A few years ago, a family car was just that – a car. But in recent times, the boundaries have blurred, with more and more people moving towards increasingly different types of vehicle to suit their family motoring needs.
Two of the most popular types of car on the market right now are SUVs and crossovers, both of which are chunky cars with a raised ride height and high driving position. But what are the key differences?
What is an SUV?
An SUV is a car designed from the ground-up to be a chunky off-road style vehicle, though these aren’t to be confused with full-on 4x4 off-roaders, as the driving characteristics are very different.
Quite a few, but not all, SUVs are four-wheel-drive, and many are also seven-seaters. They’re generally taller, wider and longer than crossovers, and are more geared up for heavier duty work, such as towing or light off-roading.
That said, car-like handling is a focus, too – SUVs have unitary body construction (unlike 4x4s, which usually have a separate chassis), and are quite stiff as a result.
Our favourite SUVs on the market right now are the Volvo XC60, SEAT Ateca and Skoda Kodiaq, all of which offer great dynamics, quality and equipment levels at a sensible price.
What is a crossover?
A crossover is a car that once had an identity crisis, but has since gone from niche interest to being the fastest growing sector of the car market, with every car manufacturer clamouring to get in on the act.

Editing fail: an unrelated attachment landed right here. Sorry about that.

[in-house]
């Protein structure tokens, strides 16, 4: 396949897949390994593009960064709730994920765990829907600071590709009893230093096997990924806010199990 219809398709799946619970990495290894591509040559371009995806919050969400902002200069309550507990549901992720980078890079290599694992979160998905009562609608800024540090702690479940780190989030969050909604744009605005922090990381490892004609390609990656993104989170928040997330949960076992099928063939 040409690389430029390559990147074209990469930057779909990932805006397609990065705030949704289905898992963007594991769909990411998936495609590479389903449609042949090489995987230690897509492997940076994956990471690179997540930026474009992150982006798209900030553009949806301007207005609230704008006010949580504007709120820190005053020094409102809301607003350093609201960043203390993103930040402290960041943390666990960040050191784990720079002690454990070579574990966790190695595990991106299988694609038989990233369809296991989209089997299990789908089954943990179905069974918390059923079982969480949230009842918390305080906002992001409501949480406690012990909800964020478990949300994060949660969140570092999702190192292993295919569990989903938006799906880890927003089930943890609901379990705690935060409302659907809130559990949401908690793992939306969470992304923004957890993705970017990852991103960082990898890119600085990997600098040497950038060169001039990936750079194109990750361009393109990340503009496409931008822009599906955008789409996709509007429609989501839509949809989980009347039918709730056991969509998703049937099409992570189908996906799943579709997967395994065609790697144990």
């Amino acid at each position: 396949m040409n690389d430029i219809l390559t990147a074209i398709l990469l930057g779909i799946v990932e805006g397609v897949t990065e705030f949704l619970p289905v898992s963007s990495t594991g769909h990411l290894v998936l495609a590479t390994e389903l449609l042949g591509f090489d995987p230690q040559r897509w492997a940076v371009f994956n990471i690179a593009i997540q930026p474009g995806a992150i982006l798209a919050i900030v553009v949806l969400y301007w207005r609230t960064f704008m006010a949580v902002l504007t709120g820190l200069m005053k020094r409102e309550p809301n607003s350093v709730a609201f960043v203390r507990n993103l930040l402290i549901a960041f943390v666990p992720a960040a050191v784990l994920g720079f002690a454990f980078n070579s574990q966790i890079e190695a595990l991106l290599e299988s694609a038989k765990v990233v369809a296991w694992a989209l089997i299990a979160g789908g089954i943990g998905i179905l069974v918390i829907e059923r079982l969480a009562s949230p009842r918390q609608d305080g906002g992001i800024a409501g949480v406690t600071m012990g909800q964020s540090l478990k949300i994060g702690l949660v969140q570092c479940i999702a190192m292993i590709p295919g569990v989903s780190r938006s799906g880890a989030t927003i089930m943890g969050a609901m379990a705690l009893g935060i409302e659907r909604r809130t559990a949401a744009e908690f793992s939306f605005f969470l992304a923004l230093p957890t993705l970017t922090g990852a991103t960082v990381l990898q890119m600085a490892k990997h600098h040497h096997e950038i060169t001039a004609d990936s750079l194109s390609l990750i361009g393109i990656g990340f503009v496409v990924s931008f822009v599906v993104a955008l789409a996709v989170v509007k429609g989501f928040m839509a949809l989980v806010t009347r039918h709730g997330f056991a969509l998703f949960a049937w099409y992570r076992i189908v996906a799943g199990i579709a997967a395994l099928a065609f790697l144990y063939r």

A crossover is normally based on a car platform, but with a slightly raised ride height and chunky body protection. The extent at which it differs from a ‘normal’ car can be as little as a few tweaks such as taller springs and skid trays, such as the Skoda Octavia Scout, to more purpose-built crossover models such as the Vauxhall Mokka X and Kia Niro.
The key advantage is that a crossover is often cheaper to run than an SUV, as it weighs little more than its hatchback or estate equivalent. As many (but not all) are two- rather than four-wheel-drive, this also delivers fuel economy benefits.
They’re also generally smaller and easier to park and manoeuvre, yet still have the advantages of a raised ride height and good all-round visibility.
Our favourite crossovers on the market right now are the Nissan Qashqai, Skoda Karoq and BMW X2.
Which is best for me?
If you have a family and just need the one car, then an SUV is probably the better bet. Yes, it’ll normally be more expensive, but as your children grow up the car will still fit them, while the boot will be big enough for family holidays. They’re also better for towing if you have a caravan or trailer tent.